Instead, the Imperial City went in an opposite direction and ended up embracing a de facto policy of Empire First. The latter will cost $700 billion during the current year and is heading for $900 billion annually a few years down the road.
In a word, Empire First easily consumes one-half trillion dollars more in annual budgetary resources than would America First. And that giant barrel of weapons contracts, consulting and support jobs, lobbying booty and Congressional pork explains everything you need to know about why the Swamp is so deep and intractable.
Obviously, it’s also why Imperial Washington has appointed itself global policeman. Functioning as the gendarme of the planet is the only possible justification for the extra $500 billion per year cost of Empire First.
For example, why does the US still deploy 90,000 US forces and their dependents in Japan and Okinawa and 30,000 in South Korea?
These two counties have a combined GDP of $7 trillion—or 235X more than North Korea and they are light-years ahead of the latter in technology and military capability. Also, they don’t go around the world engaging in regime change, thereby spooking fear on the north side of the DMZ.
Accordingly, Japan and South Korea could more than provide for their own national security in a manner they see fit without any help whatsoever from Imperial Washington. That’s especially the case because North Korea would seek a rapprochement and economic help, and their relationship with China is based on business, not military confrontation.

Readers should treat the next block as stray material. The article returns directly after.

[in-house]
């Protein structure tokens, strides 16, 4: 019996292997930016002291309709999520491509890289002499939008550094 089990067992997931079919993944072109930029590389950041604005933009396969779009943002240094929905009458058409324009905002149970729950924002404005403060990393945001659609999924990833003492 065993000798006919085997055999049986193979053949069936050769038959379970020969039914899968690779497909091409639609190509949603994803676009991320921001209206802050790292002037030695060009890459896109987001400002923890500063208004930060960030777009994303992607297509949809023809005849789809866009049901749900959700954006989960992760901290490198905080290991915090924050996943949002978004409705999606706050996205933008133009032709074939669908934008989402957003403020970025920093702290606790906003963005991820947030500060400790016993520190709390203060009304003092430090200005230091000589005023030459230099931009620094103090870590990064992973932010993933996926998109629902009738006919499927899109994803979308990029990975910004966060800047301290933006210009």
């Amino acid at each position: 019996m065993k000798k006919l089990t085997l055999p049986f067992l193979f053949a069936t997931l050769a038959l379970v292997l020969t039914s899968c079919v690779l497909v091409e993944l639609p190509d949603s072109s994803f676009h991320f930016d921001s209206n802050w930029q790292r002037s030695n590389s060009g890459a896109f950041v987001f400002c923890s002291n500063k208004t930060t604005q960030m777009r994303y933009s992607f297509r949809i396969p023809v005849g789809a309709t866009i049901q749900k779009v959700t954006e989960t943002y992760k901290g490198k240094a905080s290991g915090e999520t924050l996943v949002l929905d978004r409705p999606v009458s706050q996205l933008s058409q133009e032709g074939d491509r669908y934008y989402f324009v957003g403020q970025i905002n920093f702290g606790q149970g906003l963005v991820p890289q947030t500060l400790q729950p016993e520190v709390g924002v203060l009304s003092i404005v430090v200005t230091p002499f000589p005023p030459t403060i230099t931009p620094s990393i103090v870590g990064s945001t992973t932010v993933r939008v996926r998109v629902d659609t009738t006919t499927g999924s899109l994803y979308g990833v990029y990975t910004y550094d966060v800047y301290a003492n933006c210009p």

Indeed, sixty-five years after the unnecessary war in Korea ended, there is only one reason why the Kim family is still in power in Pyongyang and why the Fat Boy now noisily brandishes his incipient nuclear weapons and missiles. To wit, it’s because the Empire still occupies the Korean peninsula and surrounds its waters with more lethal firepower than was brought to bear against the industrial might of Nazi Germany during the whole of WWII.
And speaking of Germany, why is it that its modest $60 billion defense budget amounts to only 1.5% of GDP if Russia—-with a defense budget of $46 billion—is some kind of expansionist military threat?
The Germans clearly don’t believe it and see Russia as a vital market for exports and as a source of supply for natural gas, other natural resources and food stuffs. Besides, with a GDP of $4 trillion or nearly 3X Russia’s $1.6 trillion GDP, Germany could more than handle its own defenses if Russia should ever become foolish enough to threaten it.
From there you get to the even more preposterous case for the Empire’s NATO outposts in eastern Europe. The history books are absolutely clear that in 1989 George H. W. Bush promised Gorbachev that NATO would not be expanded by a “single inch” in return for his acquiescence to German unification.
At the time, NATO had 16 member nations bound by the Article 5 obligation of mutual defense, but when the Soviet Union and the Red Army perished, there was nothing left to defend against. NATO should have declared “mission accomplished” and dissolved itself.